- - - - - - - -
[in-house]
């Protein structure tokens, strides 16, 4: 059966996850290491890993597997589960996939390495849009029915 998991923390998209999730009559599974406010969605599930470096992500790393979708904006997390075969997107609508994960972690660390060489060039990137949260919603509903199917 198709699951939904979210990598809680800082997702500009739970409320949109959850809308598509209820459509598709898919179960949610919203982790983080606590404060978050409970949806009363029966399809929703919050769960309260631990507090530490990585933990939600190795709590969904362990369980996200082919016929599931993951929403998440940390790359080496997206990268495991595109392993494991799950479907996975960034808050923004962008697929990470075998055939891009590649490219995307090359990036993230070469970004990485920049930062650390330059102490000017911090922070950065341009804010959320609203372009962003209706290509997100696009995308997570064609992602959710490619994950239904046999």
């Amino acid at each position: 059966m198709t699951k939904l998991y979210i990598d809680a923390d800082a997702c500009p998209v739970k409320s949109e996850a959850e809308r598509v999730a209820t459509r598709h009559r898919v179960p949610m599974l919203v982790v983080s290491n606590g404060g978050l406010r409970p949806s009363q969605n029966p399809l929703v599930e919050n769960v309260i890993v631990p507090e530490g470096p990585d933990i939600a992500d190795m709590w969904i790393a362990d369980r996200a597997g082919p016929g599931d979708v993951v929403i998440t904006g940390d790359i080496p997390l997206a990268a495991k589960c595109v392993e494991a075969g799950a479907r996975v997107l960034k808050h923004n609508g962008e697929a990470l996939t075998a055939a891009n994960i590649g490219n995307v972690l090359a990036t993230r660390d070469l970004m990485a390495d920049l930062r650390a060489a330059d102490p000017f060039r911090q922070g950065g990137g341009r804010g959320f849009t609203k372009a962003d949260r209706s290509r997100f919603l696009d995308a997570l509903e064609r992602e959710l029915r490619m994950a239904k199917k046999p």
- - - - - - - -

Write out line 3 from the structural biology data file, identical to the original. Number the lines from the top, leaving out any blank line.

């Amino acid at each position: 059966m198709t699951k939904l998991y979210i990598d809680a923390d800082a997702c500009p998209v739970k409320s949109e996850a959850e809308r598509v999730a209820t459509r598709h009559r898919v179960p949610m599974l919203v982790v983080s290491n606590g404060g978050l406010r409970p949806s009363q969605n029966p399809l929703v599930e919050n769960v309260i890993v631990p507090e530490g470096p990585d933990i939600a992500d190795m709590w969904i790393a362990d369980r996200a597997g082919p016929g599931d979708v993951v929403i998440t904006g940390d790359i080496p997390l997206a990268a495991k589960c595109v392993e494991a075969g799950a479907r996975v997107l960034k808050h923004n609508g962008e697929a990470l996939t075998a055939a891009n994960i590649g490219n995307v972690l090359a990036t993230r660390d070469l970004m990485a390495d920049l930062r650390a060489a330059d102490p000017f060039r911090q922070g950065g990137g341009r804010g959320f849009t609203k372009a962003d949260r209706s290509r997100f919603l696009d995308a997570l509903e064609r992602e959710l029915r490619m994950a239904k199917k046999p």